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Dear Care and Feeding,
My wife and I have three boys (7, 4, and 18 months). Due to the pandemic and lack of reliable child care, we have chosen to weather the storm and care for them from home ourselves. Since my wife and I both work full time, this has created a weird dynamic. I have a more flexible schedule, so I take the early shift, getting everyone up, breakfast, dressed, and ready for the day. My wife and the eldest then do work and remote schooling, respectively, while I entertain the younger two boys until around the afternoon and then head into work for an evening shift. Obviously, this is an exhausting routine.
However, my main issue is the way the youngest gets treated. At 18 months, he is a handful, and everyone avoids him constantly. My wife logs on to work ASAP in the morning (“Can’t watch the baby now!”), the eldest hides away in a reading nook (“He’s tearing apart my books, so I need to get away!”), and the middle child berates/hits/yells at him for the most meddlesome things. Most days, I’m left alone trying to entertain a toddler while he screams for his mother and brothers and, well, it’s getting to me.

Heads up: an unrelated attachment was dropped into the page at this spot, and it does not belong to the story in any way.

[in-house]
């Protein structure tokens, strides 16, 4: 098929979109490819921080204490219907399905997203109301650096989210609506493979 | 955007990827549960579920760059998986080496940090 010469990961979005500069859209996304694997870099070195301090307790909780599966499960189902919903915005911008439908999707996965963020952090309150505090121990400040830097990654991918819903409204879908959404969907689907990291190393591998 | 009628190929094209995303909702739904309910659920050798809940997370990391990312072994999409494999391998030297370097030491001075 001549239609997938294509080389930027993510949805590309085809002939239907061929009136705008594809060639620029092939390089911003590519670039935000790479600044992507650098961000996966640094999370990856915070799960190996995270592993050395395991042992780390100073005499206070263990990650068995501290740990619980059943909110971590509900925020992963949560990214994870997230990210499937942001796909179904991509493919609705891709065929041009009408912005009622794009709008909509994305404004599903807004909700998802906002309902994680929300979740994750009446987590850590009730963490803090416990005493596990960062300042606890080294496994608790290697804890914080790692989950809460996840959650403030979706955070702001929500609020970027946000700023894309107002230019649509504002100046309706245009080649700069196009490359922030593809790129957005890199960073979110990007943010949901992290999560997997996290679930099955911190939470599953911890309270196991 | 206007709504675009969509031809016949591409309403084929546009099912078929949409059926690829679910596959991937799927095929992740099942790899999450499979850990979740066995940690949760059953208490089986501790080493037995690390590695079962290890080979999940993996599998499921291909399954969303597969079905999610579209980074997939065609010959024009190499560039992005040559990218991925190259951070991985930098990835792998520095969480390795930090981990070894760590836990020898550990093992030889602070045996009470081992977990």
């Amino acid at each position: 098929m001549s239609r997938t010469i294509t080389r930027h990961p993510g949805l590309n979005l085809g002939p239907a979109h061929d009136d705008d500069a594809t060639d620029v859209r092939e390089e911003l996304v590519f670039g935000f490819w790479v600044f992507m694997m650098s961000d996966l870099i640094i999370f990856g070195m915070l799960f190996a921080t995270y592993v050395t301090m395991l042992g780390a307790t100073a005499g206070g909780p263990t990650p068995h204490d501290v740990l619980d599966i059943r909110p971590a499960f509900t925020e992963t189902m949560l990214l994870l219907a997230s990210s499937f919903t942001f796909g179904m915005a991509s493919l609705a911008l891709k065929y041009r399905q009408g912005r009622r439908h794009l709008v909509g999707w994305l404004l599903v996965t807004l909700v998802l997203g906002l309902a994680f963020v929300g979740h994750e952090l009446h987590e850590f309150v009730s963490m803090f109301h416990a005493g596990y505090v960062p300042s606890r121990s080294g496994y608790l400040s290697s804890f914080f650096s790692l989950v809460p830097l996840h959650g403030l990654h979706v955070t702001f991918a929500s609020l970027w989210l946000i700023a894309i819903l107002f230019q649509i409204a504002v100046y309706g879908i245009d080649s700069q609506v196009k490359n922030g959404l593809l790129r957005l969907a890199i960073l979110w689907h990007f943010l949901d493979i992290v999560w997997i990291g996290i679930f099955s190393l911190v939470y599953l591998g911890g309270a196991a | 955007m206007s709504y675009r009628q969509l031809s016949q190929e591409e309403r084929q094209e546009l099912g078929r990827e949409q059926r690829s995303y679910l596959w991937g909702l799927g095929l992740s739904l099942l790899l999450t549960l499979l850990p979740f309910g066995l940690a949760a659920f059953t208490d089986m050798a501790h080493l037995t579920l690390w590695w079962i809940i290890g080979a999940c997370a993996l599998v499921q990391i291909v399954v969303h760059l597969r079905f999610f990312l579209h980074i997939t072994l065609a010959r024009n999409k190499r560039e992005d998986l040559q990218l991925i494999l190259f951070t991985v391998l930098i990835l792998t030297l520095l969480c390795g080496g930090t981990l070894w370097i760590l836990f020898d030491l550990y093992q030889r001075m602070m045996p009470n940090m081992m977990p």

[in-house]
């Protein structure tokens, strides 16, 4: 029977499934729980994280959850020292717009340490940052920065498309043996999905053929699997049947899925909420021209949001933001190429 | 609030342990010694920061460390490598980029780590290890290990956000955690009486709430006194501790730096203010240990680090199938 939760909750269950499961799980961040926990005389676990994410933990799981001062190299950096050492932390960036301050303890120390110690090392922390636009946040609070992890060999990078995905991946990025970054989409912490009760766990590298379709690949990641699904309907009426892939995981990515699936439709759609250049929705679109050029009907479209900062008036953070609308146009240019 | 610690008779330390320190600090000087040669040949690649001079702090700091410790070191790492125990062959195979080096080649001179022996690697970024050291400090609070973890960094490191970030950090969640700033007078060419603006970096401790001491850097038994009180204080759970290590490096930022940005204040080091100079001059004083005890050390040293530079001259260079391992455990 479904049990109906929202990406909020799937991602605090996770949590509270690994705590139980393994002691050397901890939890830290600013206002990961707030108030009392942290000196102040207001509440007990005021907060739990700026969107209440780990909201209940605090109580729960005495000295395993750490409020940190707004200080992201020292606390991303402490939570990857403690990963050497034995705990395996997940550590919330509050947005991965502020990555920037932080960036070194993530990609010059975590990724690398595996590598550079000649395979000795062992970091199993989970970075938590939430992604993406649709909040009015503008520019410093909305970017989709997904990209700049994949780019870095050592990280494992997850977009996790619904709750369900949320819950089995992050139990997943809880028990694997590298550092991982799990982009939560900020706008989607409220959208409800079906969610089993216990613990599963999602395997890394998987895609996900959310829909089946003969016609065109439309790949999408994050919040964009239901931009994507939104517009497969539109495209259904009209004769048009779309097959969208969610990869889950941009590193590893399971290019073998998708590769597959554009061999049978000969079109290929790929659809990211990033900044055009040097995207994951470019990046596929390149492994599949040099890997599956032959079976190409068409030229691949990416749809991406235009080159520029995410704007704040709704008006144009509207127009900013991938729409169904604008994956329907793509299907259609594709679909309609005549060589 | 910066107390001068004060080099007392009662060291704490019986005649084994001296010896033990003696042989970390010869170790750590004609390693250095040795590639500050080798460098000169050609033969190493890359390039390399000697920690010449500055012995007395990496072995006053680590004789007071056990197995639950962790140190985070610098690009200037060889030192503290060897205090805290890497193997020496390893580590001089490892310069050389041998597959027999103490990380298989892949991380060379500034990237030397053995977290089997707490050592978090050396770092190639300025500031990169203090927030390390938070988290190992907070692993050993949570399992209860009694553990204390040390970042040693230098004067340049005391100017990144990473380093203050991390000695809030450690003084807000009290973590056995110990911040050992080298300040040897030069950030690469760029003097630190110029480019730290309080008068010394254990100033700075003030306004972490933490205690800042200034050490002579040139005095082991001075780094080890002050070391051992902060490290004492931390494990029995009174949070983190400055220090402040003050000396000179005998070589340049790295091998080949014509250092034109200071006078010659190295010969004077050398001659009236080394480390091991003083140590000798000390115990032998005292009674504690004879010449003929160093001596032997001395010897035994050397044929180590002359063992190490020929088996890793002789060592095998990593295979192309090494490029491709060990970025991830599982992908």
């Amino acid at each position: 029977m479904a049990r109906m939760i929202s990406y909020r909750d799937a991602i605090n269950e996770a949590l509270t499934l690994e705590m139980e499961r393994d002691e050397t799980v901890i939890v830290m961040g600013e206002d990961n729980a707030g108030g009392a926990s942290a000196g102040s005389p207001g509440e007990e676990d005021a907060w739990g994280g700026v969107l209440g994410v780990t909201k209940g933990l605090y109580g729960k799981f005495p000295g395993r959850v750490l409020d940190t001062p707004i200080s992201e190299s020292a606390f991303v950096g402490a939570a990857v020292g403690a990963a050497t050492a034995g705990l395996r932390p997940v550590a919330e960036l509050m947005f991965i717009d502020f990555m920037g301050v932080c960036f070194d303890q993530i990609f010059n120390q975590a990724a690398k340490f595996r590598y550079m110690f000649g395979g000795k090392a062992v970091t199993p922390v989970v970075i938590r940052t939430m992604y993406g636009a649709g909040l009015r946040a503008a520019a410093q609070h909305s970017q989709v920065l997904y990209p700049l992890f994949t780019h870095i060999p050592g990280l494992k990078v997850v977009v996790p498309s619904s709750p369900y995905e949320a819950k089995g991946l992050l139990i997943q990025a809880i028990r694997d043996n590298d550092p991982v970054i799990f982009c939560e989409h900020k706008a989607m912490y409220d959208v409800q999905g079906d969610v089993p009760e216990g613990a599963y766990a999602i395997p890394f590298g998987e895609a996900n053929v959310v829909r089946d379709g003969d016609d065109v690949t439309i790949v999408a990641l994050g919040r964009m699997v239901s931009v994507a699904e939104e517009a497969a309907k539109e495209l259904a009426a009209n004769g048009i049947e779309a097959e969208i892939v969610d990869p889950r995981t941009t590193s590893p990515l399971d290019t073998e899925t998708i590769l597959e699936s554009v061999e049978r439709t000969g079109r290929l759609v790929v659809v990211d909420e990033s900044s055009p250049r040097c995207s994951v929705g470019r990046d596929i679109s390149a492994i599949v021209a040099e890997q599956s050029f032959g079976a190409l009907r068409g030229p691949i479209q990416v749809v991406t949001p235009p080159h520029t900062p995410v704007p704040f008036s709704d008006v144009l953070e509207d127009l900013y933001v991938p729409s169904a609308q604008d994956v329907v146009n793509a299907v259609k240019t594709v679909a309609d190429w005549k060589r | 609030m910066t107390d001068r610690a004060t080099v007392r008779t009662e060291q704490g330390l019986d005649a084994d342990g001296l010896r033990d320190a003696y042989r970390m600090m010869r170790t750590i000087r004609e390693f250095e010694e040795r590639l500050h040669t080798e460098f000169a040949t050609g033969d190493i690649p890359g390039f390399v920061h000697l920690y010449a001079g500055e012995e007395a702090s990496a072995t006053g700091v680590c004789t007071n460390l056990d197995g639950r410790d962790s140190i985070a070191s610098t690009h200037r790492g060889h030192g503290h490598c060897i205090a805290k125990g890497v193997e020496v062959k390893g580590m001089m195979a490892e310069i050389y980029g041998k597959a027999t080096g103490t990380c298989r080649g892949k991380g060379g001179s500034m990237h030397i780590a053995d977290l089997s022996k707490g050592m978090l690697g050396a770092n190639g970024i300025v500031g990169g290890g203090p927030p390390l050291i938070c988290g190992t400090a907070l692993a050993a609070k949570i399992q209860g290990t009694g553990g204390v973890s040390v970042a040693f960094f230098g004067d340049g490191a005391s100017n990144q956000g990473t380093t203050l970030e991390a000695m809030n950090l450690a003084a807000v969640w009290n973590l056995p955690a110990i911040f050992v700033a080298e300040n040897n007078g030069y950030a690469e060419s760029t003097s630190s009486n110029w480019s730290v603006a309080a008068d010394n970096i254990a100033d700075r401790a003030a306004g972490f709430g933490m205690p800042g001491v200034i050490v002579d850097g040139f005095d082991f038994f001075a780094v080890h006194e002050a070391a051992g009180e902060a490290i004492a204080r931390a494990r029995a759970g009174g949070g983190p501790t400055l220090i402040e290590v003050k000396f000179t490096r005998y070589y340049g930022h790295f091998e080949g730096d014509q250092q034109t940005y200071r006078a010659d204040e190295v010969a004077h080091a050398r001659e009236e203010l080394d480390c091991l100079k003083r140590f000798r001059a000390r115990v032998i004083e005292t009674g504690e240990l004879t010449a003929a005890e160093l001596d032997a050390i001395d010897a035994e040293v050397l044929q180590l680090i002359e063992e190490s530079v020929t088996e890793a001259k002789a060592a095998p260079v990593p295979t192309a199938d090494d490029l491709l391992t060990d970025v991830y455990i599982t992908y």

I like to think I’m a good dad. I’m stern and sometimes yell, but we have a strict rule of no corporal punishment and an established points/demerits system for rewarding behavior. However, I’m starting to resent my youngest as I can’t fulfill his needs for the rest of the family’s attention, and he also definitively prefers anyone’s attention to my own. What can I do to get the rest of the family to contribute to his needs and not abandon us?
—Tired of the Toddler Tedium
It sounds like it’s time for a couple of meetings: first, one with your wife, and then, the two of you with your two oldest kids. They need to hear your feelings and understand just what you are going through right now. While it’s not necessarily the case that you’ll be able to evenly divide the care of your youngest between you and your wife, it should be the goal to improve how his needs are carved up and addressed. Furthermore, while your oldest kids should be able to focus on school and have a chance to decompress/play/read without a grabby toddler around, they are part of the family and should not be entirely off the hook for spending time with him either. Stand up for yourself and ask for the support you deserve.
Also, if you are able to speak with a mental health professional, please do. Many of us are resenting our kids, at least on occasion, right now. These are complicated feelings during complicated times; getting some support in managing them is key. Wishing you all of the best.